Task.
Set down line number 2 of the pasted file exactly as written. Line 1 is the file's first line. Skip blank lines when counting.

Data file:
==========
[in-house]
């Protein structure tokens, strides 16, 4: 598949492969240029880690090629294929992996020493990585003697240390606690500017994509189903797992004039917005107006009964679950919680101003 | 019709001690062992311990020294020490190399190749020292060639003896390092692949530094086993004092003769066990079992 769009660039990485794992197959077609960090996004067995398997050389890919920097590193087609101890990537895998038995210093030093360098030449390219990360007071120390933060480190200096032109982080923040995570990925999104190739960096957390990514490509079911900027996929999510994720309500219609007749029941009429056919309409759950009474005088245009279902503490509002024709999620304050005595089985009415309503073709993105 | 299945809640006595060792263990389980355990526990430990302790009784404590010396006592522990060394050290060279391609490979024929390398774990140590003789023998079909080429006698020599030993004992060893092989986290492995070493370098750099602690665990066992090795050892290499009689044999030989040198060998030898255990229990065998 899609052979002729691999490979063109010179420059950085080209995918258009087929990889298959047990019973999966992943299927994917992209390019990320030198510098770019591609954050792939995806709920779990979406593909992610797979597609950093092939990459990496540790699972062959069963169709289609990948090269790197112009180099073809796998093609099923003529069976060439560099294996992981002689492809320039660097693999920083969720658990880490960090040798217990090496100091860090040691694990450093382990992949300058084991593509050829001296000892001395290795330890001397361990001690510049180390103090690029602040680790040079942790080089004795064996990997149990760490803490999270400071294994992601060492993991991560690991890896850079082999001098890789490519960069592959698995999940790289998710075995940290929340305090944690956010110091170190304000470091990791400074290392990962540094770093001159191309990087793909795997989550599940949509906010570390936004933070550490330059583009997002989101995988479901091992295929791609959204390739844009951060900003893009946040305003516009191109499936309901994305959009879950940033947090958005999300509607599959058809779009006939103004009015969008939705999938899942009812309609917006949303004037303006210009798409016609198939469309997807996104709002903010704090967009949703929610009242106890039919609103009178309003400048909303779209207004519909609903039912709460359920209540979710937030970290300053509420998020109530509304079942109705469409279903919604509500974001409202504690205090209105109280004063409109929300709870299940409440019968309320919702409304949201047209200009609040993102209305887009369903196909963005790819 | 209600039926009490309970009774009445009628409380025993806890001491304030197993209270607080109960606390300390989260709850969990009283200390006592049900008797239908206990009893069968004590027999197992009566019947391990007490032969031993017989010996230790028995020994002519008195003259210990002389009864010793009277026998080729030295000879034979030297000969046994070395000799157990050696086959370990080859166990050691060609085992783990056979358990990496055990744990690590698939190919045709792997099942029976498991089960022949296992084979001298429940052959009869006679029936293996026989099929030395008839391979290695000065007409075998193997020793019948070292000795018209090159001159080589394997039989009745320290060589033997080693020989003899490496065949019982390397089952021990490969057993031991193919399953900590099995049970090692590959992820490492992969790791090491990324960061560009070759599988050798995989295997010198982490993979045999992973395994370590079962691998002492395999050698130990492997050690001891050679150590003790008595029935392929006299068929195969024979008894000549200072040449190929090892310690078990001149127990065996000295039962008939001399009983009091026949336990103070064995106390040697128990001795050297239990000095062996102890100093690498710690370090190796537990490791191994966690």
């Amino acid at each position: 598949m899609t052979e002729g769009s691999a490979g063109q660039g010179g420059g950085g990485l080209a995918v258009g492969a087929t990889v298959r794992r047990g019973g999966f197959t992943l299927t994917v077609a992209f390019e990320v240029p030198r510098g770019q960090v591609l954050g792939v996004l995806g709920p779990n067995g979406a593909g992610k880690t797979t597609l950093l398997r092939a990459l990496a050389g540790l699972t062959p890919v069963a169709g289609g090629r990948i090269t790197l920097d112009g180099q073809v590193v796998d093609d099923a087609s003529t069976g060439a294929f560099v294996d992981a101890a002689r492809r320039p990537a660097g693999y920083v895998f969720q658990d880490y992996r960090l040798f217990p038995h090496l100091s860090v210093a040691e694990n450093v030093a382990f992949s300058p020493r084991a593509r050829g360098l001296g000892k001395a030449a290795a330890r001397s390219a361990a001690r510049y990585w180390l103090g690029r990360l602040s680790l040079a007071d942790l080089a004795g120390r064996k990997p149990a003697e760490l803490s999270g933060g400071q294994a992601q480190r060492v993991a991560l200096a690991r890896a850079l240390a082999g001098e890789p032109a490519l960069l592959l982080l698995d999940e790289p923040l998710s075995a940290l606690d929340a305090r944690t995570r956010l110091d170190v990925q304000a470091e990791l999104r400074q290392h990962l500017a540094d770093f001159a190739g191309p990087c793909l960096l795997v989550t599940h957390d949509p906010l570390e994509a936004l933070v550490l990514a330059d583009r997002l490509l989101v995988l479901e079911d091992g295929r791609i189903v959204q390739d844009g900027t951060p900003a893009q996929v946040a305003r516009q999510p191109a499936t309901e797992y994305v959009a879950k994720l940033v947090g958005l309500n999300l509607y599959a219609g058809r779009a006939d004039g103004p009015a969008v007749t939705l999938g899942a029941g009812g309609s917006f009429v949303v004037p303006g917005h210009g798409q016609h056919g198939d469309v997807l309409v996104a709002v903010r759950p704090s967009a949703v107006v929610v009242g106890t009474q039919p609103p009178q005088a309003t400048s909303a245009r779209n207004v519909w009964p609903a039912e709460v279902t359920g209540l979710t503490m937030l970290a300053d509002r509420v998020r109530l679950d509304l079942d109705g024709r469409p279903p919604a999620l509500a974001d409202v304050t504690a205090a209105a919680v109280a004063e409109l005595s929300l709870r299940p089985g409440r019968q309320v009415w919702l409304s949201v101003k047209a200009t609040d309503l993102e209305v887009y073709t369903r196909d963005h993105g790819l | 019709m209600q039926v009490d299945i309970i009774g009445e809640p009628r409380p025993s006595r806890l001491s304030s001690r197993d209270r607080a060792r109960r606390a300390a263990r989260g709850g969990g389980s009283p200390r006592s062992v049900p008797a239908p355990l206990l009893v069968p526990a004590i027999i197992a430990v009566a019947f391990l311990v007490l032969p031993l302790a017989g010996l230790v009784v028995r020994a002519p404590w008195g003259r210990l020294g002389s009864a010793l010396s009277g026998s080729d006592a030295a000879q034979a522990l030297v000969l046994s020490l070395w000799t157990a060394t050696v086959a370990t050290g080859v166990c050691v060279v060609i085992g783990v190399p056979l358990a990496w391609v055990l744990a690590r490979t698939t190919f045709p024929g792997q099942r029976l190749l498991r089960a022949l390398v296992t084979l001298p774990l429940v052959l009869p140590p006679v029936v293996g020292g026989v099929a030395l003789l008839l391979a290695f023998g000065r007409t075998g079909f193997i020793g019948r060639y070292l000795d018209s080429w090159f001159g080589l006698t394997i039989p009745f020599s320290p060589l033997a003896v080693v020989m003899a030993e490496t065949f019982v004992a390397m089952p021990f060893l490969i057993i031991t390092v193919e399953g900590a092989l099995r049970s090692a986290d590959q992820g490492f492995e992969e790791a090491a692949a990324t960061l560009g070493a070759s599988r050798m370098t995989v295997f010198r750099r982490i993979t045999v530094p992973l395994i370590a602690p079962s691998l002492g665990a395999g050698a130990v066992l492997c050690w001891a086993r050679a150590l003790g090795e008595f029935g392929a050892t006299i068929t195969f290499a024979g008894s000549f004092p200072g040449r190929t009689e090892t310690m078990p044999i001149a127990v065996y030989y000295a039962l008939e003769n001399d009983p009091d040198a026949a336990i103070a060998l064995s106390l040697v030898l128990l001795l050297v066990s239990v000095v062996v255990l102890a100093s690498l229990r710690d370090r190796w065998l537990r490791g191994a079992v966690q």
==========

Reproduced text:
């Protein structure tokens, strides 16, 4: 598949492969240029880690090629294929992996020493990585003697240390606690500017994509189903797992004039917005107006009964679950919680101003 | 019709001690062992311990020294020490190399190749020292060639003896390092692949530094086993004092003769066990079992 769009660039990485794992197959077609960090996004067995398997050389890919920097590193087609101890990537895998038995210093030093360098030449390219990360007071120390933060480190200096032109982080923040995570990925999104190739960096957390990514490509079911900027996929999510994720309500219609007749029941009429056919309409759950009474005088245009279902503490509002024709999620304050005595089985009415309503073709993105 | 299945809640006595060792263990389980355990526990430990302790009784404590010396006592522990060394050290060279391609490979024929390398774990140590003789023998079909080429006698020599030993004992060893092989986290492995070493370098750099602690665990066992090795050892290499009689044999030989040198060998030898255990229990065998 899609052979002729691999490979063109010179420059950085080209995918258009087929990889298959047990019973999966992943299927994917992209390019990320030198510098770019591609954050792939995806709920779990979406593909992610797979597609950093092939990459990496540790699972062959069963169709289609990948090269790197112009180099073809796998093609099923003529069976060439560099294996992981002689492809320039660097693999920083969720658990880490960090040798217990090496100091860090040691694990450093382990992949300058084991593509050829001296000892001395290795330890001397361990001690510049180390103090690029602040680790040079942790080089004795064996990997149990760490803490999270400071294994992601060492993991991560690991890896850079082999001098890789490519960069592959698995999940790289998710075995940290929340305090944690956010110091170190304000470091990791400074290392990962540094770093001159191309990087793909795997989550599940949509906010570390936004933070550490330059583009997002989101995988479901091992295929791609959204390739844009951060900003893009946040305003516009191109499936309901994305959009879950940033947090958005999300509607599959058809779009006939103004009015969008939705999938899942009812309609917006949303004037303006210009798409016609198939469309997807996104709002903010704090967009949703929610009242106890039919609103009178309003400048909303779209207004519909609903039912709460359920209540979710937030970290300053509420998020109530509304079942109705469409279903919604509500974001409202504690205090209105109280004063409109929300709870299940409440019968309320919702409304949201047209200009609040993102209305887009369903196909963005790819 | 209600039926009490309970009774009445009628409380025993806890001491304030197993209270607080109960606390300390989260709850969990009283200390006592049900008797239908206990009893069968004590027999197992009566019947391990007490032969031993017989010996230790028995020994002519008195003259210990002389009864010793009277026998080729030295000879034979030297000969046994070395000799157990050696086959370990080859166990050691060609085992783990056979358990990496055990744990690590698939190919045709792997099942029976498991089960022949296992084979001298429940052959009869006679029936293996026989099929030395008839391979290695000065007409075998193997020793019948070292000795018209090159001159080589394997039989009745320290060589033997080693020989003899490496065949019982390397089952021990490969057993031991193919399953900590099995049970090692590959992820490492992969790791090491990324960061560009070759599988050798995989295997010198982490993979045999992973395994370590079962691998002492395999050698130990492997050690001891050679150590003790008595029935392929006299068929195969024979008894000549200072040449190929090892310690078990001149127990065996000295039962008939001399009983009091026949336990103070064995106390040697128990001795050297239990000095062996102890100093690498710690370090190796537990490791191994966690």